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Mariastein, Benediktinerkloster, ehem. zbs S I 177
Paper · 243 + III ff. · 29,5 / 21,2 cm · 15th century. (I: after midcentury; II: 1465/66)
Florilegium Sacrum et Profanum

This composite manuscript from the middle of the 15th century is from the Augustinian hermitage in Basel. Since 1470, several brothers there cared for the pilgrimage site Mariastein. This volume was probably left there and was found by the monks from Beinwil, when they took over the pilgrimage site in 1636. It contains, among others, sacred (S. Bonaventura), profane (Cicero, Sallust), historical (Piccolomini/Pius II.) and rhetorical (Laurentius de Aquileja) texts. The second part of the volume, containing the Rhetorica , was written in 1465/66 by the Augustinian Matthias Glaser from Breisach in Basel. A fragment glued to the interior of the front cover gives information regarding the content of the volume. (sck)

Online Since: 09/26/2017

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Müstair, Benediktinerinnenkloster St. Johann, XVIII Nr. 3
Parchment · 47 ff. · 25 x ca. 33.5 cm · Müstair · 1394
Urbarium

Register of ownership compiled in 1394, at the behest of Abbess Luzia I, by the notary Jakob von Schluderns; a fair copy was written on parchment by his son Peter. The register records 517 leaseholds in 36 localities. The ornamentation is simple, but beautifully executed. Important are two large figures in color, representing John the Baptist as patron and Charlemagne as founder of the monastery. Valuable from the point of view of historical linguistics is a passage in the vernacular that is copied in the urbarium as part of a Latin document from 1389. This is the oldest testimony of the Romansh language of the Engadine, or rather of the Val Müstair. (ack)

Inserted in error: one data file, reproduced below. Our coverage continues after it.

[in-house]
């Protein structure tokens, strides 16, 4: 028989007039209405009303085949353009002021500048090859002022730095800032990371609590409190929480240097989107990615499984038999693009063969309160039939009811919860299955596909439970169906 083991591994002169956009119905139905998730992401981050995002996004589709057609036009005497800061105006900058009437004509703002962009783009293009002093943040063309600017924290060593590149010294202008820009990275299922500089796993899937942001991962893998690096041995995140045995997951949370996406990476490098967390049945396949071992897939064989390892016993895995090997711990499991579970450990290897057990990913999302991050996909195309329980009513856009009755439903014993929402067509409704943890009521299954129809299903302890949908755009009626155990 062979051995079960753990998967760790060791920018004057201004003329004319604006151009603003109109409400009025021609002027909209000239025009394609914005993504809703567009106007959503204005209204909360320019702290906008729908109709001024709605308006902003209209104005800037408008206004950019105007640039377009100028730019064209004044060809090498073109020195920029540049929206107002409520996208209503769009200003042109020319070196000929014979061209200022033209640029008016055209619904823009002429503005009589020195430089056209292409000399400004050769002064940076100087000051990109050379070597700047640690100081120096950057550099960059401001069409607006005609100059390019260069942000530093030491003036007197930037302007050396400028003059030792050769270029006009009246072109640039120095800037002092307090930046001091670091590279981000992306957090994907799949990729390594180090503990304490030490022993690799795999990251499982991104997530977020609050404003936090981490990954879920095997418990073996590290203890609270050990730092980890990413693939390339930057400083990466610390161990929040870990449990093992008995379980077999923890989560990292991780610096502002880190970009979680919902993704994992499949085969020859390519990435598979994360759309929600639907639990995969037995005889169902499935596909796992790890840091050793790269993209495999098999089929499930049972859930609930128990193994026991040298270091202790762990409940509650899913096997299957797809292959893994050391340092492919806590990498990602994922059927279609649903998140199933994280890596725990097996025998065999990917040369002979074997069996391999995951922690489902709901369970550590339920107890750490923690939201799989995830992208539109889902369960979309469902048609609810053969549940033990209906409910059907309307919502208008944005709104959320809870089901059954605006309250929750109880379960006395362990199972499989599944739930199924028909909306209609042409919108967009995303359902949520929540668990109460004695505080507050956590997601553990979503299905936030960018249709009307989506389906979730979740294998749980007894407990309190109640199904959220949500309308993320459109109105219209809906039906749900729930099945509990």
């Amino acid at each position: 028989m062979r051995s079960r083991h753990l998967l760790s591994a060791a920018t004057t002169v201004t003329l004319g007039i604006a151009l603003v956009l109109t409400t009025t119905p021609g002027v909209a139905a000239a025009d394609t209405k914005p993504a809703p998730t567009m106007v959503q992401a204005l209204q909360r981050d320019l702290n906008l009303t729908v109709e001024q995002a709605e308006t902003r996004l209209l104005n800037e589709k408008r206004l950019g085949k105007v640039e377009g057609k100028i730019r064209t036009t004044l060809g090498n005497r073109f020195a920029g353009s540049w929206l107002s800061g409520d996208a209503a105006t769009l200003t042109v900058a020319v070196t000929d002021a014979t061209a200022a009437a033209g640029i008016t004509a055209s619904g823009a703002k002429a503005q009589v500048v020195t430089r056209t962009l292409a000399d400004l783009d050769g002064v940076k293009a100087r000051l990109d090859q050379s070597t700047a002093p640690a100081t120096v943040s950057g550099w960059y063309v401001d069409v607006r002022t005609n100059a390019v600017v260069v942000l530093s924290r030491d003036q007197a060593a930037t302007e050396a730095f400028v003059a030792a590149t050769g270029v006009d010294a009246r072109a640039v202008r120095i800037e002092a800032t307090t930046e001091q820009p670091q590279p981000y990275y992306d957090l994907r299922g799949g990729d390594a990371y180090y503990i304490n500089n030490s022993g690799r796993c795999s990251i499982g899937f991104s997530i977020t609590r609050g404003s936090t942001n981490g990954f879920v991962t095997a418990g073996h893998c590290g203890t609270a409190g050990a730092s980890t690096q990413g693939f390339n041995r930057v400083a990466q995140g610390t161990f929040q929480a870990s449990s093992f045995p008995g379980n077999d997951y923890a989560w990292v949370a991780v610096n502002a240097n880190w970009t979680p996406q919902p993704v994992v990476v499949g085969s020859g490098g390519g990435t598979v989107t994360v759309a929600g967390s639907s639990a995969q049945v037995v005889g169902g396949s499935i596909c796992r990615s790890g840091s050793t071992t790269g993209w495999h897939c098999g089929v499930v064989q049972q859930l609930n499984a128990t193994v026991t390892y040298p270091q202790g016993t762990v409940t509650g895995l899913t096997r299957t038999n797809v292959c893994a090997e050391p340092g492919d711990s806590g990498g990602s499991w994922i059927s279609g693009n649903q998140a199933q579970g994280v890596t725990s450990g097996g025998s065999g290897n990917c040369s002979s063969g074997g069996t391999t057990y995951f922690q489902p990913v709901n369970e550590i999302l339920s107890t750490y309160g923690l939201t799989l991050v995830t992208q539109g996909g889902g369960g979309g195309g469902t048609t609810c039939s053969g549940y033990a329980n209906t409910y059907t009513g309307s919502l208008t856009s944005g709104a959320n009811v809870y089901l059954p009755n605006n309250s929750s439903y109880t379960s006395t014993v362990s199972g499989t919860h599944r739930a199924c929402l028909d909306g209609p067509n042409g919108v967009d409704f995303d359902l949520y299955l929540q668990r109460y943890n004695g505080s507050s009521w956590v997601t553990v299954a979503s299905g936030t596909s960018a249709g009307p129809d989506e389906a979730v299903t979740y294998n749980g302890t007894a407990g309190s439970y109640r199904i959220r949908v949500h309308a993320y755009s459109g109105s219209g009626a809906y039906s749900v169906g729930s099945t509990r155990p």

Online Since: 09/26/2017

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Müstair, Benediktinerinnenkloster St. Johann, XVIII Nr. 9
Parchment · 18 ff. · 26.5 x 35.5 cm · 1418
Urbar

Urbarium compiled in 1418 by the notary Jakob von Schluderns and written by his son Peter. This is one of three registers of ownership compiled during the tenure of Abbess Agnes II. Kytz (1418-1436); it not only gives information about the status of the monastery’s possessions, but also makes clear how hard the abbess strove to preserve them. (ack)

Online Since: 09/26/2017

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Müstair, Benediktinerinnenkloster St. Johann, XVIII Nr. 12
Parchment and paper · II + 23 ff. · 16 x 11/14 cm · 1460
Urbarium of the Holy Blood

Urbarium of the Holy Blood, compiled in 1460 by Hans Rabustan, chaplain of St. Maria, for sacristan Anna Planta (abbess 1464-1477). It lists all donations to the relic of the Holy Blood. Altogether there are 33 clearly described fields, as well as the names of the tenants at the time. (ack)

Online Since: 09/26/2017

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Müstair, Benediktinerinnenkloster St. Johann, XX/48 Nr. 1a-i
Parchment · 38 pp. · 28 x 19.3 cm · Raetia · 8th/9th century
Evangeliary

Fragment of an evangeliary written around 800. It contains the pericopes necessary for the entire liturgical year. The surviving parts begin with the pericope for Septuagesima Sunday and suggest that, in addition to Sundays and holidays, gospels were chosen for every Wednesday and Friday, and during Lent - as in the Missale Romanum - for every day of the week. The final part contains the gospels for the votive Mass, however only four pericopes have survived. The script indicates a scriptorium in Raetia Curiensis as place of origin. (ack)